Shakespeare in Sign Language

Shakespeare Unlimited: Episode 59

 
Many people would probably tell you that what they love most about Shakespeare is his language. So what does Shakespeare become when the words are translated into a different language, one that uses visual signs rather than the spoken word? 
 
Gallaudet University in Washington, DC, is the world’s only university designed to be barrier-free for deaf and hard of hearing students. For more than 150 years, its students have been performing Shakespeare without spoken words. 
 
During October, the Folger’s nationwide First Folio tour is at Gallaudet, which also has a companion exhibition called “First Folio: Eyes on Shakespeare,” curated by Jill Bradbury, a Gallaudet English professor, and Gallaudet Museum Director Meredith Peruzzi. In this podcast Bradbury takes us on a tour of the exhibition and of the world of Shakespeare in sign language.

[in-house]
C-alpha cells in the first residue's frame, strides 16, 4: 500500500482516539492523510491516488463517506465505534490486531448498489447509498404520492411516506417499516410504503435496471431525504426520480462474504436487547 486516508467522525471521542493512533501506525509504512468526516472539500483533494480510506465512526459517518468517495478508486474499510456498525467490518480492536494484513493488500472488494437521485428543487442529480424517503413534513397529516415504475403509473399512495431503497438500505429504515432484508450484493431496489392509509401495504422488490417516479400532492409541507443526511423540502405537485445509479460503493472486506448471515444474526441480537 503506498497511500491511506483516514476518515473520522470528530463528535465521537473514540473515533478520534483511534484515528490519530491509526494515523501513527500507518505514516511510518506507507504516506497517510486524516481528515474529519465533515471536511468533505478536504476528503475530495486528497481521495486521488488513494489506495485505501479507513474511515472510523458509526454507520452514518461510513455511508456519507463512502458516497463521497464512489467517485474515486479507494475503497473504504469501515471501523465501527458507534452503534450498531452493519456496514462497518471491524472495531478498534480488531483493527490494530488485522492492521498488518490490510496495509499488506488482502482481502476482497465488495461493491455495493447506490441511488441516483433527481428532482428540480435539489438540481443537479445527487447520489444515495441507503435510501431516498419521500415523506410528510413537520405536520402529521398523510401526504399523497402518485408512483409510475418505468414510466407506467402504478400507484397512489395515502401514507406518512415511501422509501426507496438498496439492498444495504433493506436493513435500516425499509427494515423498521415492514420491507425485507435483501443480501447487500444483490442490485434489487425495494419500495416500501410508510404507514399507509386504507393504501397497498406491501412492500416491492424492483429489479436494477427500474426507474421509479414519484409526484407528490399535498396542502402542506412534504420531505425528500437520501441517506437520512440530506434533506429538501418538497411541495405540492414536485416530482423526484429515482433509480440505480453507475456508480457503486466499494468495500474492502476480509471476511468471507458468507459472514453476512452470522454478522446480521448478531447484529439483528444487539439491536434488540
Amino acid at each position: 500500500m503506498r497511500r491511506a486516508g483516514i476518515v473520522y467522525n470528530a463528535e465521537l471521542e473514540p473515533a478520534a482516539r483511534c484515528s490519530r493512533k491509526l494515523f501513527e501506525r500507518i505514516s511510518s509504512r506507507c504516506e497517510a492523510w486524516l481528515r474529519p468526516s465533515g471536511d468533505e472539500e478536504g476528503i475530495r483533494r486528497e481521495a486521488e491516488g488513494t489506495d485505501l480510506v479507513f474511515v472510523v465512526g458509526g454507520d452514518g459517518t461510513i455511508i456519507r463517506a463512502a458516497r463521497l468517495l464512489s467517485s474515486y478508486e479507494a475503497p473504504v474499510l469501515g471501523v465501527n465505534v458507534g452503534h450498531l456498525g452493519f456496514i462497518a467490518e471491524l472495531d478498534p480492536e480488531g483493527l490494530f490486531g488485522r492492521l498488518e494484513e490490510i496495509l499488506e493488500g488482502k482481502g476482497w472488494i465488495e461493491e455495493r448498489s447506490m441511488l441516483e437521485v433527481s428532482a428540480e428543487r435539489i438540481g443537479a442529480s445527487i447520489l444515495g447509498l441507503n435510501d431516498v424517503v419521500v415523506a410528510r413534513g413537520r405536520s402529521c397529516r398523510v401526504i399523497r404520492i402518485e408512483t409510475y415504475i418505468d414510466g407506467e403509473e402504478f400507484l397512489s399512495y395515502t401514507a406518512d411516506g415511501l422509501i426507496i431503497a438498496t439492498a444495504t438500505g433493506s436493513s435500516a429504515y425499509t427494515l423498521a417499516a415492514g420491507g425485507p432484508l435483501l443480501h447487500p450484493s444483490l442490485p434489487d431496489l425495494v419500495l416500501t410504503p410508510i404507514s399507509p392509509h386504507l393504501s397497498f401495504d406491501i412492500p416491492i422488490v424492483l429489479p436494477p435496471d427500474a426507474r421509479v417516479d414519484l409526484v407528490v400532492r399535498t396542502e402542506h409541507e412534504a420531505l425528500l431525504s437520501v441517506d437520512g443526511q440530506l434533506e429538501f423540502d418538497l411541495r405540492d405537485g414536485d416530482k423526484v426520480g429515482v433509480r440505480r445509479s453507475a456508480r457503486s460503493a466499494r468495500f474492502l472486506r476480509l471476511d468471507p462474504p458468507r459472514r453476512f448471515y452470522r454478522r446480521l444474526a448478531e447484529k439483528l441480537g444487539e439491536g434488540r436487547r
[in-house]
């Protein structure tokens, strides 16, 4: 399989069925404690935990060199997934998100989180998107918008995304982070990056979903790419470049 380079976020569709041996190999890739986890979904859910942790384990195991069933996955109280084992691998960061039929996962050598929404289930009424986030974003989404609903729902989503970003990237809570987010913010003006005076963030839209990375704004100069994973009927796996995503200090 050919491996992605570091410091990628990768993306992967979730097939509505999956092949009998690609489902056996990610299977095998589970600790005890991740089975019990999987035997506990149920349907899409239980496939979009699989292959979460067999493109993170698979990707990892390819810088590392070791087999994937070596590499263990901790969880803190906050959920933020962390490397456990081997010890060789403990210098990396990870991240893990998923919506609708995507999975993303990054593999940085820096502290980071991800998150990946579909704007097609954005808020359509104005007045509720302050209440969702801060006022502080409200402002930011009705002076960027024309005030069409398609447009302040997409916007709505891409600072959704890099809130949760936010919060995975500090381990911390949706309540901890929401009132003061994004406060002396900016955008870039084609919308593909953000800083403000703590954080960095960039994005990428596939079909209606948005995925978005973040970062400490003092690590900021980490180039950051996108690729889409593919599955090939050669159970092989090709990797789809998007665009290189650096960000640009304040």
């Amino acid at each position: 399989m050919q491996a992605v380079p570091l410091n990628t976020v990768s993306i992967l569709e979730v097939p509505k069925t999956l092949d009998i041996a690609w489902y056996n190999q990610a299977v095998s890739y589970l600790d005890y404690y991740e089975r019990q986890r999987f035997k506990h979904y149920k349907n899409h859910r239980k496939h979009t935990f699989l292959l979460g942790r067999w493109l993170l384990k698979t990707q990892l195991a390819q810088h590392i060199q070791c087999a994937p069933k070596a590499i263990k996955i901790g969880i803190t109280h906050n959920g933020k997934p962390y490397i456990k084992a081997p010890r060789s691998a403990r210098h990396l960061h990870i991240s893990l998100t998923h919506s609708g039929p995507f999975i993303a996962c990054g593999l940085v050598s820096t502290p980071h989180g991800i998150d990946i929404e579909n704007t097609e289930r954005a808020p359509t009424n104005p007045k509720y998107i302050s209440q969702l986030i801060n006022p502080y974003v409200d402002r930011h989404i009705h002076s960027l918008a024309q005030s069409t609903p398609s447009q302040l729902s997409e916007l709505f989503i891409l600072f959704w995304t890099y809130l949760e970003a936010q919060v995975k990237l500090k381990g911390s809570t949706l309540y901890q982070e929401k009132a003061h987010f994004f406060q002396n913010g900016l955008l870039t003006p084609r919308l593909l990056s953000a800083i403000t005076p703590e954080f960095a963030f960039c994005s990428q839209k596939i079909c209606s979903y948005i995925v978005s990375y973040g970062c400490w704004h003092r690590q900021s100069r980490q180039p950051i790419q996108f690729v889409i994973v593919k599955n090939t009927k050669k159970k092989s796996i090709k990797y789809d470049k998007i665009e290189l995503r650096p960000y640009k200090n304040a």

Listen on SoundCloudiTunesGoogle Play, and NPR One.
 

From the Shakespeare Unlimited podcast series. Published October 18, 2016. © Folger Shakespeare Library. All rights reserved. This podcast episode, “Altered much upon the hearing it,” was produced by Richard Paul. Garland Scott is the associate producer. It was edited by Gail Kern Paster and Esther Ferington. Esther French is the web producer. We had help from Kaitlin Luna, Gallaudet’s Coordinator of Media and Public Relations. Jill Bradbury’s sign language interpreter during the interview was Loriel Dutton.

Previous: Shakespeare in Solitary | Next: Shakespeare and Girlhood